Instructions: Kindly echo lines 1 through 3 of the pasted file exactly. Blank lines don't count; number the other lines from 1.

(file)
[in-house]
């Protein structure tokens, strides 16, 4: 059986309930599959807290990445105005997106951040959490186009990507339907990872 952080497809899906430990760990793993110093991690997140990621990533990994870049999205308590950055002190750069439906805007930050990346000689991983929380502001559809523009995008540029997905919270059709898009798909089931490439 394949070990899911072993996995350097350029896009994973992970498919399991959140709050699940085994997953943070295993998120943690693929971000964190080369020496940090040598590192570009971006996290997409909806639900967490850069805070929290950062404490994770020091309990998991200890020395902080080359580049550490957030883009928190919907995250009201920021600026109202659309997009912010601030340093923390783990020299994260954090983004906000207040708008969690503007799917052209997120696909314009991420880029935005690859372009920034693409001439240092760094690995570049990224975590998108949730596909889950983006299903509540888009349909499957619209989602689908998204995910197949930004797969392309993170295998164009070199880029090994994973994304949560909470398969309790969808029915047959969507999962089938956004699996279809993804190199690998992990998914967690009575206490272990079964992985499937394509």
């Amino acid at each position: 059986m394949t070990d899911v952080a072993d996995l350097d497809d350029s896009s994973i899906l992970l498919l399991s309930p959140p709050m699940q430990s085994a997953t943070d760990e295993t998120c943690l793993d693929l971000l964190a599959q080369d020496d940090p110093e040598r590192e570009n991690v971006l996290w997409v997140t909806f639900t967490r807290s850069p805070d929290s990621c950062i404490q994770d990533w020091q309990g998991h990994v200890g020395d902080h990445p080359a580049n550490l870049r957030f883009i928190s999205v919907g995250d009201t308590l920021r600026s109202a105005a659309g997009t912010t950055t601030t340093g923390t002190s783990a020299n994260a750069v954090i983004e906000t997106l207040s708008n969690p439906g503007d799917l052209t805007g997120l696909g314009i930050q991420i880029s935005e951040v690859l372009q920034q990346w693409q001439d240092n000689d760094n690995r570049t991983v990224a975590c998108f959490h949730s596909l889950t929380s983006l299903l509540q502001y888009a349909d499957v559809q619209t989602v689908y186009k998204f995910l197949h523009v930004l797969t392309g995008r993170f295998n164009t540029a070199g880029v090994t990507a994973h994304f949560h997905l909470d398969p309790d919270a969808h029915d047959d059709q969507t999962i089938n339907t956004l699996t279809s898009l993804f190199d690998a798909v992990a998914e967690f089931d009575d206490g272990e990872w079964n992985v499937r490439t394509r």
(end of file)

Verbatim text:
[in-house]
């Protein structure tokens, strides 16, 4: 059986309930599959807290990445105005997106951040959490186009990507339907990872 952080497809899906430990760990793993110093991690997140990621990533990994870049999205308590950055002190750069439906805007930050990346000689991983929380502001559809523009995008540029997905919270059709898009798909089931490439 394949070990899911072993996995350097350029896009994973992970498919399991959140709050699940085994997953943070295993998120943690693929971000964190080369020496940090040598590192570009971006996290997409909806639900967490850069805070929290950062404490994770020091309990998991200890020395902080080359580049550490957030883009928190919907995250009201920021600026109202659309997009912010601030340093923390783990020299994260954090983004906000207040708008969690503007799917052209997120696909314009991420880029935005690859372009920034693409001439240092760094690995570049990224975590998108949730596909889950983006299903509540888009349909499957619209989602689908998204995910197949930004797969392309993170295998164009070199880029090994994973994304949560909470398969309790969808029915047959969507999962089938956004699996279809993804190199690998992990998914967690009575206490272990079964992985499937394509």
């Amino acid at each position: 059986m394949t070990d899911v952080a072993d996995l350097d497809d350029s896009s994973i899906l992970l498919l399991s309930p959140p709050m699940q430990s085994a997953t943070d760990e295993t998120c943690l793993d693929l971000l964190a599959q080369d020496d940090p110093e040598r590192e570009n991690v971006l996290w997409v997140t909806f639900t967490r807290s850069p805070d929290s990621c950062i404490q994770d990533w020091q309990g998991h990994v200890g020395d902080h990445p080359a580049n550490l870049r957030f883009i928190s999205v919907g995250d009201t308590l920021r600026s109202a105005a659309g997009t912010t950055t601030t340093g923390t002190s783990a020299n994260a750069v954090i983004e906000t997106l207040s708008n969690p439906g503007d799917l052209t805007g997120l696909g314009i930050q991420i880029s935005e951040v690859l372009q920034q990346w693409q001439d240092n000689d760094n690995r570049t991983v990224a975590c998108f959490h949730s596909l889950t929380s983006l299903l509540q502001y888009a349909d499957v559809q619209t989602v689908y186009k998204f995910l197949h523009v930004l797969t392309g995008r993170f295998n164009t540029a070199g880029v090994t990507a994973h994304f949560h997905l909470d398969p309790d919270a969808h029915d047959d059709q969507t999962i089938n339907t956004l699996t279809s898009l993804f190199d690998a798909v992990a998914e967690f089931d009575d206490g272990e990872w079964n992985v499937r490439t394509r």